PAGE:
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History of microfinance in Bangladesh: A life cycle theory approach



This study aims to conceptualise and document the historical evolution of microfinance in Bangladesh using the life cycle theory (LCT). Based on the LCT nomenclature, the microfinance sector in Bangladesh shows characteristics broadly consistent with the saturation phase (2006-2015)-which potentially has adverse impacts on both microfinance clients and institutions. The maturity phase (1996-2005) of microfinance has corresponded with competition and several innovations (financial and non-financial). However, the saturation phase sees increasing presence of uncoordinated microfinance institutions and expansion of multiple borrowing, as well as commercialisation and 'mission drift' , which constitute important challenges for the regulatory authority and management of microfinance institutions.
History of micronance in Bangladesh: A life cycle theory
Md AslamMiaa,b, Hwok-AunLeec, VGRChandrana, RajahRasiaha and
aDepartment of Development Studies, Faculty of Economics and Administration, University of Malaya,
Kuala Lumpur, Malaysia; bThe Centre for Poverty and Development Studies, Faculty of Economics and
Administration, University of Malaya, Kuala Lumpur, Malaysia; cISEAS Yusuf Ishak Institute, Singapore 119614,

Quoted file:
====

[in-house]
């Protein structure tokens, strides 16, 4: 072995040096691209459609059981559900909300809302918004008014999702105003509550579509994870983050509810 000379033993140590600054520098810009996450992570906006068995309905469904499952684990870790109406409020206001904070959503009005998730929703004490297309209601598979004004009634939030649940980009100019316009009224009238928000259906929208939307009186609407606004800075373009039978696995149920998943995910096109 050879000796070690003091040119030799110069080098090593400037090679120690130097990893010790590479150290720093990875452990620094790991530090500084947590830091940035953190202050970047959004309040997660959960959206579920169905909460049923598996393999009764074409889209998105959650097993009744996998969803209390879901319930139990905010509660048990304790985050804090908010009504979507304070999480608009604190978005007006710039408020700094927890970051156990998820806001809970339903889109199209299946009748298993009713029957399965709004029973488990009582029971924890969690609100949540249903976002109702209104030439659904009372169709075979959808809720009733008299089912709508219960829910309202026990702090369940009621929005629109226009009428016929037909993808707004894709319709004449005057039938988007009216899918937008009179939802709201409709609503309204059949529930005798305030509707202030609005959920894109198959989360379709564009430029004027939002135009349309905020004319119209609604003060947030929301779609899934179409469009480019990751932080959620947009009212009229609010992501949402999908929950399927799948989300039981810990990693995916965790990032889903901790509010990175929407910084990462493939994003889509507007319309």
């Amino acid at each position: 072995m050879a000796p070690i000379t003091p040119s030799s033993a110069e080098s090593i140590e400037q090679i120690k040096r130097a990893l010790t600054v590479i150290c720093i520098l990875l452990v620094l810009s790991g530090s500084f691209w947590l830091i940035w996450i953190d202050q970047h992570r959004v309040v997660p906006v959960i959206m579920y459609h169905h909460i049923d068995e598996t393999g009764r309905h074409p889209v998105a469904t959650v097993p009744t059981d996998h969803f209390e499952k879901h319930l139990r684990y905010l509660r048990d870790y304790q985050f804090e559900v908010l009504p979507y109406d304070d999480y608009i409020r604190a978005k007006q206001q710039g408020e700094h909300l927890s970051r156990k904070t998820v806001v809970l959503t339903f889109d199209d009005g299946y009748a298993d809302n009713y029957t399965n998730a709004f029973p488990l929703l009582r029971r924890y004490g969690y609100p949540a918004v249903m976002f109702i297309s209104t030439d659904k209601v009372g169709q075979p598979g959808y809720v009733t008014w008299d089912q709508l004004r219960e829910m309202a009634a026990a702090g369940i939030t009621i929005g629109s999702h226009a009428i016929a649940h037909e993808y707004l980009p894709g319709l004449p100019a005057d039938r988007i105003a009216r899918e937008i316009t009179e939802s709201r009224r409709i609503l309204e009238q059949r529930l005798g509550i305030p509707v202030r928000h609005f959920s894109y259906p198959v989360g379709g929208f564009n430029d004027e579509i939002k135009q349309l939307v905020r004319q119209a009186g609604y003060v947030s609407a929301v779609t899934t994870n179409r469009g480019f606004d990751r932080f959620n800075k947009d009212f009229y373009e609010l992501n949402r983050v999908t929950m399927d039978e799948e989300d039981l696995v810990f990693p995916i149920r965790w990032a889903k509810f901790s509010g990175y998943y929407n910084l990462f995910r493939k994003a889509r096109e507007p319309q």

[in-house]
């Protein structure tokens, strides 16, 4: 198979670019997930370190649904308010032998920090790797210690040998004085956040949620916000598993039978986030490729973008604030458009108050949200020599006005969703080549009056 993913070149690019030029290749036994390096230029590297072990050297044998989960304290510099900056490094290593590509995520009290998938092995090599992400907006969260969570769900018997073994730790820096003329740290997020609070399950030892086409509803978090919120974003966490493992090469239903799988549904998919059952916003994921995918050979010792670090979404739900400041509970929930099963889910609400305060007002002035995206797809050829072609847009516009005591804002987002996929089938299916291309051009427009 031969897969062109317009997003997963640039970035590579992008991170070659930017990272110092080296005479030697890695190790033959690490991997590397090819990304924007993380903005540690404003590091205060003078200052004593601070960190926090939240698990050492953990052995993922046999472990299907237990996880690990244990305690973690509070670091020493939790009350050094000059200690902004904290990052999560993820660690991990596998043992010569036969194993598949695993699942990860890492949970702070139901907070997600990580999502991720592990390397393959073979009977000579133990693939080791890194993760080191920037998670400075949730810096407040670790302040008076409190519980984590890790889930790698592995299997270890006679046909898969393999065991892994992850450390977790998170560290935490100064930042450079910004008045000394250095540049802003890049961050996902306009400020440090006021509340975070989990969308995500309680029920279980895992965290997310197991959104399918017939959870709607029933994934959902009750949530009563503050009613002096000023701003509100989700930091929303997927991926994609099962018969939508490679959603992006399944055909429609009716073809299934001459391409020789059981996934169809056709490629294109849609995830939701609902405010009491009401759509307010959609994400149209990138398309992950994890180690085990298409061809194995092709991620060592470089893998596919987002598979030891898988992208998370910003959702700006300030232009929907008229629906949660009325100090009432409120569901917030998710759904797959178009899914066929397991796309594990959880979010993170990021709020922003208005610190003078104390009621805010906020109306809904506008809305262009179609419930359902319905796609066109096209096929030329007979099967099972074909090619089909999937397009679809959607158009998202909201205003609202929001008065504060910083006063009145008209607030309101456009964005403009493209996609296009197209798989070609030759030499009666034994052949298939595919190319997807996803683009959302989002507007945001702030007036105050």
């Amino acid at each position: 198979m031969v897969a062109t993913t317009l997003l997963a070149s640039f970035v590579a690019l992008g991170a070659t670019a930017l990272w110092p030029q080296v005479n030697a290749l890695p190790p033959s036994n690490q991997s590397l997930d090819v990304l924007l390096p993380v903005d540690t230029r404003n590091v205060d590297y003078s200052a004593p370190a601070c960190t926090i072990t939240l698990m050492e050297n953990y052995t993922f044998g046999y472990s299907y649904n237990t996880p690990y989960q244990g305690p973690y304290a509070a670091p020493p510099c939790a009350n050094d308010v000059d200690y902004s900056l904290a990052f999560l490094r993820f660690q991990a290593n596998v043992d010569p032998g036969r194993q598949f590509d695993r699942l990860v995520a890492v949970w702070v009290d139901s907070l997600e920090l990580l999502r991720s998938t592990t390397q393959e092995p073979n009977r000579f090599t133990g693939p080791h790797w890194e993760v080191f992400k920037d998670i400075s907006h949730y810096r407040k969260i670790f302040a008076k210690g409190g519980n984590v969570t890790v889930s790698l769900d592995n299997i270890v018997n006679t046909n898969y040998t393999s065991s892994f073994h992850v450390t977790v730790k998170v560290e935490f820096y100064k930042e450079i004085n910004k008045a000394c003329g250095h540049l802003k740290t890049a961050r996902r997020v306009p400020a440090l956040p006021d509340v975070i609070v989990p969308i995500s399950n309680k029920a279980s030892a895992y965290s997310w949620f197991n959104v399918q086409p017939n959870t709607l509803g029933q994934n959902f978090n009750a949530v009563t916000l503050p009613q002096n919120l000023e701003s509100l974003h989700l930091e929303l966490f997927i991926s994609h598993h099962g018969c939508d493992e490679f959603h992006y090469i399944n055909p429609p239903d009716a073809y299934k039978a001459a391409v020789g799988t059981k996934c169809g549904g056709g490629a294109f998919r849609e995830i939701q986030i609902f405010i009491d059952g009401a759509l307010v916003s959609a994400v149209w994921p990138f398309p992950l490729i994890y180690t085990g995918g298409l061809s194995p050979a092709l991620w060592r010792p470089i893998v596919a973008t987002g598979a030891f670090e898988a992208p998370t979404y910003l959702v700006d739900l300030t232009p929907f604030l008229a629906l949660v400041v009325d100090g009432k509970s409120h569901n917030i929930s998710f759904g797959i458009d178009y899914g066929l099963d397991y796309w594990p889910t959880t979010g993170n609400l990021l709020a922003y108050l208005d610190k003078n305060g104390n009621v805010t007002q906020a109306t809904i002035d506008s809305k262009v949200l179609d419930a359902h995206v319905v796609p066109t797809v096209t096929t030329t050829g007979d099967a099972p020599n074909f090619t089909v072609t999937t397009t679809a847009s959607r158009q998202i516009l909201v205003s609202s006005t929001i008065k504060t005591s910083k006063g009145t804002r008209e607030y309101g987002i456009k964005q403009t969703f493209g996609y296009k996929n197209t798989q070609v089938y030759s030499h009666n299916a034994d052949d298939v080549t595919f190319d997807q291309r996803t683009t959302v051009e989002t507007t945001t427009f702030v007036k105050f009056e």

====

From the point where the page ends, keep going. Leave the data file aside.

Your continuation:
Singapore; dDepartment of Banking and Finance, Faculty of Business and Accountancy, University of Malaya,
Kuala Lumpur, Malaysia
This study aims to conceptualise and document the historical
evolution of micronance in Bangladesh using the life cycle theory
(LCT). Based on the LCT nomenclature, the micronance sector
in Bangladesh shows characteristics broadly consistent with the
saturation phase (2006–2015) – which potentially has adverse impacts
on both micronance clients and institutions. The maturity phase
(1996–2005) of micronance has corresponded with competition
and several innovations (nancial and non-nancial). However,
the saturation phase sees increasing presence of uncoordinated
micronance institutions and expansion of multiple borrowing,
as well as commercialisation and ‘mission drift’, which constitute
important challenges for the regulatory authority and management
of micronance institutions.
1. Introduction
Formal and informal nancial institutions targeted at providing services to the masses have
evolved signicantly over the years. However, most formal nancial instruments are prof-
it-driven. It is for this reason that they tend to neglect the poorest segment of society who
have little means of meeting their collateral requirements. Informal instruments, such as
borrowing from friends, family members and neighbours are quite common. Both formal
and informal moneylending exist, but the poor are either discouraged by exorbitant interest
rates or often become victims of such high and poorly regulated rates. Also, the absence of
commercial banks in the rural areas of poor countries leaves the poor vulnerable to the
activities of lightly regulated moneylenders. In light of these shortcomings, microcredit
became a major breakthrough. Developed by Professor Muhammad Yunus in 1976, micro-
credit oers the poor in Bangladesh a vital means to access credit. The success of microcredit
© 2017 Informa UK Limited, trading as Taylor & Francis Group
Microcredit and
microfinance; microfinance
institutions; multiple
borrowing; life cycle theory;
CONTACT Md Aslam Mia
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Location of new products, 191. — The maturing product, 196. — The standardized product, 202.
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